Monday, June 1, 2009

Muhammad and Death

My Islamics professor at Temple University, Sayyid Hussein Nasr, once told us that Muslims face death with more courage than people in the West.

A Muslim scholar recently presented "The Details of Death", in which he presented a glowing picture of the experience of death for Muslims in contrast to the horrors of death for the nonbeliever. The question to be asked is, "Why did Muhammad package death in such an attractive way for his followers?"

The simple answer is that Muhammad called men to die. Included in their willingness to follow him was the belief that dying for him would give them rewards from Allah.

One of Muhammad's early disciples, Abbas ibn Ubada, understood this well. He and his associates realized that following Muhammad would mean fighting and death. When they asked Muhammad what their reward would be, Islam's prophet gave a one word reply, "Paradise."

Ibn Ishaq's full biography of Muhammad, which I would guess not one Muslim in a thousand has read, gives a detailed history of the many raids that Muhammad either led or sent his followers to fight. It is impossible to carefully read the account of these battles and honestly conclude they were in any way defensive. Story after story begins, "The apostle stayed only seven nights in Medina before he himself made a raid against Beni Sulaym", or "After the apostle returned from the raid of Al Sawiq, he stayed in Medina for the rest of the month and then raided Najd", or "From Al Ula, the apostle sent his forces to Syria where they met with disaster at Muta."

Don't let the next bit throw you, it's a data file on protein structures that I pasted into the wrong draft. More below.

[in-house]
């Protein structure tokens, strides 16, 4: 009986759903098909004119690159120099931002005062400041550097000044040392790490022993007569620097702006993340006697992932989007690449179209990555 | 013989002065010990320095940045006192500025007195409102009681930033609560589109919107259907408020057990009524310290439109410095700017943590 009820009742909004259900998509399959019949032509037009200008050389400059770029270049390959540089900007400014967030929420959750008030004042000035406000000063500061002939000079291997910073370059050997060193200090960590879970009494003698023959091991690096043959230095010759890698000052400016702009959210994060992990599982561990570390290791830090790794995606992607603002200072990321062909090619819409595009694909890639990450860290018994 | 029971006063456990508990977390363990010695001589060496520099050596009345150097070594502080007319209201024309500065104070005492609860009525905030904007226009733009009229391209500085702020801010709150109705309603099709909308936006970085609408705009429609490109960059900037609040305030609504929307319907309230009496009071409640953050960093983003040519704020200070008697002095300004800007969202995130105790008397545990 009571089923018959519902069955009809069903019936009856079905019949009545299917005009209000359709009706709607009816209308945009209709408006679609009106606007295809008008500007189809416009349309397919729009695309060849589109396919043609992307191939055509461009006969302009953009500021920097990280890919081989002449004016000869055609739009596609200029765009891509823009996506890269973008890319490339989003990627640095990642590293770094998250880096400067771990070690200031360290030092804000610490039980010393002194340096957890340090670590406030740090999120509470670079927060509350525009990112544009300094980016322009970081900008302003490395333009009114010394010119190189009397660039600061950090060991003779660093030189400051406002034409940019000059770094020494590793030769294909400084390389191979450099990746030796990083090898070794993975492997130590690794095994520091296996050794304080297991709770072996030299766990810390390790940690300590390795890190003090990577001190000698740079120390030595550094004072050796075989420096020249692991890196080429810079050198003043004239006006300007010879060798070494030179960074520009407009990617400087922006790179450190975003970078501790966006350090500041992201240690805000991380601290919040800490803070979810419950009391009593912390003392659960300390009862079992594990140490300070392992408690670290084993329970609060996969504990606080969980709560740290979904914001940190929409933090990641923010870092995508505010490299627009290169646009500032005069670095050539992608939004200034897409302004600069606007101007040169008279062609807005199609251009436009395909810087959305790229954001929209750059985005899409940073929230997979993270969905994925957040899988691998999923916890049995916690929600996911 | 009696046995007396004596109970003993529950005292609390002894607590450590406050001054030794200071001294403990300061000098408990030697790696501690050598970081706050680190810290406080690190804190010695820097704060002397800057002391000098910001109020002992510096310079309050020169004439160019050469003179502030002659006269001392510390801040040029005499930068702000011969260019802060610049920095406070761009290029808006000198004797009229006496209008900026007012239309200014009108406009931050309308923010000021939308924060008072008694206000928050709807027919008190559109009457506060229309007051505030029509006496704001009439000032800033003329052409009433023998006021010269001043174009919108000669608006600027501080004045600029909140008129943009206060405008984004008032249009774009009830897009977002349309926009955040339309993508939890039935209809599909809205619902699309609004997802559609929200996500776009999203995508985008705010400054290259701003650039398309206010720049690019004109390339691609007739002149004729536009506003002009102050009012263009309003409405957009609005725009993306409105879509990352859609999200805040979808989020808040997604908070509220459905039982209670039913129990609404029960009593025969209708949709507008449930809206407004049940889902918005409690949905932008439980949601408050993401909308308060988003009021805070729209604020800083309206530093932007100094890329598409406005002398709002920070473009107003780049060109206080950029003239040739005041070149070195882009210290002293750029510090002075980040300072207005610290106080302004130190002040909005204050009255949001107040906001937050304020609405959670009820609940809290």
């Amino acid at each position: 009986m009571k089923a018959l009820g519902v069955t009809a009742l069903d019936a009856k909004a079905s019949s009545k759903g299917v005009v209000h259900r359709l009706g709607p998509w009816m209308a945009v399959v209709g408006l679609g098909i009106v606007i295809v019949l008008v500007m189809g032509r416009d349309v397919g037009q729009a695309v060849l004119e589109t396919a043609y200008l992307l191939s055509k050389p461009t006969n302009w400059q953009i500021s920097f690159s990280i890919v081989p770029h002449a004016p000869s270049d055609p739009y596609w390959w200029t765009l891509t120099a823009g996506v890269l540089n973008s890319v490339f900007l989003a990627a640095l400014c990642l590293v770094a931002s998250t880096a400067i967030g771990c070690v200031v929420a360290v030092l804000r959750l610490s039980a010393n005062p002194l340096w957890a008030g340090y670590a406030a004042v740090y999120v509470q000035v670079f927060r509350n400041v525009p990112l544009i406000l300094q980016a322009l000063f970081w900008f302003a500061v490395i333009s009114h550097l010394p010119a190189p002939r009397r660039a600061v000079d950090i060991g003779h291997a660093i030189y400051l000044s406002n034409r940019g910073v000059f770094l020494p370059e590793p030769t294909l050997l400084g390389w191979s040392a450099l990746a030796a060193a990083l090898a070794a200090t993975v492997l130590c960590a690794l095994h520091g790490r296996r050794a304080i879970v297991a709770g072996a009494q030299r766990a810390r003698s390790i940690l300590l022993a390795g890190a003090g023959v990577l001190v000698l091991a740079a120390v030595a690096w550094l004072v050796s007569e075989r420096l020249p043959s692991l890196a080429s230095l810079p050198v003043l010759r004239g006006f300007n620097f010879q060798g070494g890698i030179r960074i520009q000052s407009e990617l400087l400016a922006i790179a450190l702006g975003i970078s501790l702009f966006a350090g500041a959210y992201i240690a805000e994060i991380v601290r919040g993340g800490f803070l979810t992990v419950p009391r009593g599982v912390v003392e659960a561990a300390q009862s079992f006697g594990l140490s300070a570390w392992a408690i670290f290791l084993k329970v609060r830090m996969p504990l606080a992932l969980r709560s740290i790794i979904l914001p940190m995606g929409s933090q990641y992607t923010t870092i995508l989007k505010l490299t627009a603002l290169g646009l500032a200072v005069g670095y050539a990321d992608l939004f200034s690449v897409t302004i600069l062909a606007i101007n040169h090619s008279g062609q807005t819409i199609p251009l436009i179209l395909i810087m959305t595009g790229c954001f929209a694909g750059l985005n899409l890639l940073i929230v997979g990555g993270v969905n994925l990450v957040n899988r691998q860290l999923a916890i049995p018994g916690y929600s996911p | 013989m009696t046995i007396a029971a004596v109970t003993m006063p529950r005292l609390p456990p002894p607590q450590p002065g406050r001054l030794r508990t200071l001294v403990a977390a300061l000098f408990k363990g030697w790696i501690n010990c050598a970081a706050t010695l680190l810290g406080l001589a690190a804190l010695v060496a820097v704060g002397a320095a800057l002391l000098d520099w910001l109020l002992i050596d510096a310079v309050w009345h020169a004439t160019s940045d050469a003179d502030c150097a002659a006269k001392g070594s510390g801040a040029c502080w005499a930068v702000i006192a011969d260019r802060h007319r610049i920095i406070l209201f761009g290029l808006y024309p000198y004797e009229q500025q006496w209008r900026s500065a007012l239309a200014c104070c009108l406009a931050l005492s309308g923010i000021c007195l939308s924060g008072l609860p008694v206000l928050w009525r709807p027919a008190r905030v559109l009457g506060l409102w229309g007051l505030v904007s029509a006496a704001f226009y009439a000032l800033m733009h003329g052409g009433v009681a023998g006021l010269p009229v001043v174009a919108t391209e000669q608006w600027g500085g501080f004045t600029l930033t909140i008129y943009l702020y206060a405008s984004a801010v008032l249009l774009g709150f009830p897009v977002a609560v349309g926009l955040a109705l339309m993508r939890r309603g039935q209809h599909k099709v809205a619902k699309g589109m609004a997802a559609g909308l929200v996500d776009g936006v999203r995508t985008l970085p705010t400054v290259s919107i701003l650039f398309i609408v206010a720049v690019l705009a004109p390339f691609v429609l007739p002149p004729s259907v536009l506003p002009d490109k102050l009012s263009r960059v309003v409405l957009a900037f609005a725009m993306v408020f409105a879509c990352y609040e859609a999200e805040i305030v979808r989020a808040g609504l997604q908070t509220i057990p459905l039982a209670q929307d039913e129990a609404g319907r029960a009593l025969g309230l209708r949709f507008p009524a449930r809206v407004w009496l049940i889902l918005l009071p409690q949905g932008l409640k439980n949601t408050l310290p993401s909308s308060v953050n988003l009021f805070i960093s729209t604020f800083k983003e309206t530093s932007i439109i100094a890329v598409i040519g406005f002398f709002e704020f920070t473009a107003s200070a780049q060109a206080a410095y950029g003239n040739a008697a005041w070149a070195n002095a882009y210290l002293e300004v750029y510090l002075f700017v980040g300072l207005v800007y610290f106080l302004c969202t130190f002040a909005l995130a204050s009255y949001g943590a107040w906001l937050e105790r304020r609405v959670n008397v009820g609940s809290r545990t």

Hundreds of men died in these battles. They sacrified their lives for Muhammad's dreams of expansion and power. What better way to motivate them than giving them promises from Allah of the paradise awaiting them if they died? What better way to manipulate people today to follow the same Muhammad than by promising them a glorious experience of death in contrast to the horrible fate that awaits those who do not obey him?

1 comment:

aemish said...

This is not unlike our own American culture of martyrdom, or Israel's (as detailed in the following review of Idith Zertal's book, Death and the Nation; and published in an English translation under the title, Israel's Holocaust and the Politics of Nationhood, from The Nation magazine some years back) -- or ANY militaristic nation or culture for that matter. I might have preferred at least an attempt at objectivity, but what they hay, it's your blog, do what ya want :p And I'm not gonna lie.. your tone at times is downright amusing. I chuckled audibly a few posts back when you described your descension into Islamaphobia during two years you spent in Iraq.

book review: